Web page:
Taxpayers, suppliers and landlords have lost £1.9bn as a result of the collapse of big-name retailers since the start of last year.
Administrators have recovered almost £500m worth of assets, but only £14m will go to unsecured creditors such as small businesses, landlords and HMRC.
Research conducted on behalf of an independent review into the high street, led by former Focus chief executive Bill Grimsey, has shown the extent of the losses caused by retail administrations.
The research looked at the 19 biggest retail failures since the beginning of 2012 and was carried out by corporate health monitoring specialists Company Watch.
It found that £499m was recovered from the collapse of businesses including HMV and Comet, which initially threatened to close a total 4,500 stores and put 58,000 jobs at risk. The bulk of assets recovered from their collapse were paid out mainly to banks and administrators.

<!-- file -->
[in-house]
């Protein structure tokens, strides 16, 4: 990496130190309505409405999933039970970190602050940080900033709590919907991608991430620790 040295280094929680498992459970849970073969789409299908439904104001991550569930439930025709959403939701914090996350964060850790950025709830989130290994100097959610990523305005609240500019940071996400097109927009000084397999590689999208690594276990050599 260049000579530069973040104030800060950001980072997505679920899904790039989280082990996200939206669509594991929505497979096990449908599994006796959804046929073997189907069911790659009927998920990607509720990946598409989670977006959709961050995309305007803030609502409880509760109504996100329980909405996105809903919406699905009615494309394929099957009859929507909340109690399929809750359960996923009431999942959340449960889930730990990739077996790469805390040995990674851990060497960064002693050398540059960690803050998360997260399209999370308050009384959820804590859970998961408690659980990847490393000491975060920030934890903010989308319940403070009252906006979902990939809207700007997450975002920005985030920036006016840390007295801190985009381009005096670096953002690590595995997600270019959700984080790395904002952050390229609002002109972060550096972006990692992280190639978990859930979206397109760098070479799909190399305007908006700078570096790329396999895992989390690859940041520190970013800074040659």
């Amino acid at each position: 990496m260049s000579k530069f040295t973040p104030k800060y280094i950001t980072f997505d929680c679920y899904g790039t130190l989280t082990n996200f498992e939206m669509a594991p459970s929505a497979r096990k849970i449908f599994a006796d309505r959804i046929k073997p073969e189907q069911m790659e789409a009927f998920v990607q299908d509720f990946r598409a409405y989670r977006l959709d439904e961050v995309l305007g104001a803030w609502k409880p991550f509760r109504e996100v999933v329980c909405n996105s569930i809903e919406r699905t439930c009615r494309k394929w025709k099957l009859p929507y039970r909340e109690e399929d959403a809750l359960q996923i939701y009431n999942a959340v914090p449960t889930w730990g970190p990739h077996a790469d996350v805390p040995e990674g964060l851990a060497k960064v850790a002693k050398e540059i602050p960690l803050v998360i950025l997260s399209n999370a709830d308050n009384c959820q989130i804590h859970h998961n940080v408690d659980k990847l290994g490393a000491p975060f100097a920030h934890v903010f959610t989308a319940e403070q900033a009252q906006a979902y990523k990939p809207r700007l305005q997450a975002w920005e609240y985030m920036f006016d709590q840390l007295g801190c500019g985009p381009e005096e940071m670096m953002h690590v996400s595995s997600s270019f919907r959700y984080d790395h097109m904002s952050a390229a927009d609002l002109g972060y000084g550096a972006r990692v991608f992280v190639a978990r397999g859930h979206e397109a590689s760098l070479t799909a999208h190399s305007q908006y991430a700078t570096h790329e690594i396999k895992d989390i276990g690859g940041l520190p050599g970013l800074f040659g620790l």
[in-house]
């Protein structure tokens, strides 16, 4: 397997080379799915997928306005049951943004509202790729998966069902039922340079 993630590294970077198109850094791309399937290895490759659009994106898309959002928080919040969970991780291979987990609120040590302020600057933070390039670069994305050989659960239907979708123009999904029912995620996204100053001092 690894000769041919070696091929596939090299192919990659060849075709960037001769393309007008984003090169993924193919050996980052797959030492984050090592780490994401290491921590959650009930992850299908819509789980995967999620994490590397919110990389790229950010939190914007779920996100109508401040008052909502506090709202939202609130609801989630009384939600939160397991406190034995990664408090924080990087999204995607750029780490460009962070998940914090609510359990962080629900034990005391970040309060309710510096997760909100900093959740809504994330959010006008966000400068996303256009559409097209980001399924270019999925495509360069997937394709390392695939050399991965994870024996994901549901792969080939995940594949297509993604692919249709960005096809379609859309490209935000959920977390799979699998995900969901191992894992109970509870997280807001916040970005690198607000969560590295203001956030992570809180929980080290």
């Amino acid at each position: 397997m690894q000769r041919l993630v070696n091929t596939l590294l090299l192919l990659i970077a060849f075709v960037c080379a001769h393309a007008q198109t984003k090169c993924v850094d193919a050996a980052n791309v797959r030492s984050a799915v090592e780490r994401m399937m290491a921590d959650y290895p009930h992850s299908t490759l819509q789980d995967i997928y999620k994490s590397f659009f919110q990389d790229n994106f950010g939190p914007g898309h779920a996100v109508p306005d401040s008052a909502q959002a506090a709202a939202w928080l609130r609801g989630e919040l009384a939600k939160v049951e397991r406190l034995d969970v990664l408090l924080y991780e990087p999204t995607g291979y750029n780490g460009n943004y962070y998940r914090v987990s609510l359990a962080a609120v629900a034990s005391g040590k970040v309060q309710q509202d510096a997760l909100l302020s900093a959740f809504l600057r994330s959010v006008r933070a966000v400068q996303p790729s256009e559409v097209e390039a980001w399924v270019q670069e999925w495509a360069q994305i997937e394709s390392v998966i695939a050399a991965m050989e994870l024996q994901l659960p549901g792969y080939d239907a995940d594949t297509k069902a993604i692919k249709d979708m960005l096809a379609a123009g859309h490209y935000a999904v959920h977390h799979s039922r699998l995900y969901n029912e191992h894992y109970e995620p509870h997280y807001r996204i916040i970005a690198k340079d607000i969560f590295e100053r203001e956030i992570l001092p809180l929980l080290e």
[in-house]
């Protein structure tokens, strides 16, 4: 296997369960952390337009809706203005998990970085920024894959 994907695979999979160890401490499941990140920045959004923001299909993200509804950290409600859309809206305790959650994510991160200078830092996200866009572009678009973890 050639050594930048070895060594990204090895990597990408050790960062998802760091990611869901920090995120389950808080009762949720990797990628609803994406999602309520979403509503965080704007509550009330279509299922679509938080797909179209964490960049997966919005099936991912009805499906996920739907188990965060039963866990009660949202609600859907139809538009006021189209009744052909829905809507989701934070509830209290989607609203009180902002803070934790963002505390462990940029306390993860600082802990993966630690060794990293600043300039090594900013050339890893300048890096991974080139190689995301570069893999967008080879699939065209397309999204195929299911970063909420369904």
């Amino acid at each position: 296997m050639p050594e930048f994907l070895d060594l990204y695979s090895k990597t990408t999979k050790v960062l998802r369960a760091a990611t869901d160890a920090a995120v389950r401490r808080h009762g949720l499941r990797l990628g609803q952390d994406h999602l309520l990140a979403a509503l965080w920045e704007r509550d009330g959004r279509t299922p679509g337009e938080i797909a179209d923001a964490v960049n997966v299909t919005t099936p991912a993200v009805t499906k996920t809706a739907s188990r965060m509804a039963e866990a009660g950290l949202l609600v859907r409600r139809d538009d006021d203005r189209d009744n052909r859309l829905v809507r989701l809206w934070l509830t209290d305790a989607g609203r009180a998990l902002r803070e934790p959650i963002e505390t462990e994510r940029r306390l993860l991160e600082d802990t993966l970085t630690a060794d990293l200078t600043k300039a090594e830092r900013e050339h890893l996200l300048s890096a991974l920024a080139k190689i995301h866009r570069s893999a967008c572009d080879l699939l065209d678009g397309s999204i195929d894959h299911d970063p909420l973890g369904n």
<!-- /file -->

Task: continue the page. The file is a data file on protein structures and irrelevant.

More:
Banks and other secured lenders received at the most £356m. £123m was spent on recovering the money and paid to administrators. The remaining £14m will go to unsecured creditors.
Bill Grimsey said: “What this demonstrates is that the structural changes happening to retail are causing huge damage to our high streets and the wider economy.”
Nick Hood, business analyst at Company Watch, added: “It seems that the only winners from the ongoing carnage in the high street are the banks, the insolvency practitioners and their many advisers.”
In the last week there have been other high profile retail failures, with Dwell, Internaçionale, Modelzone and Ark putting 2,180 jobs and 233 stores at risk.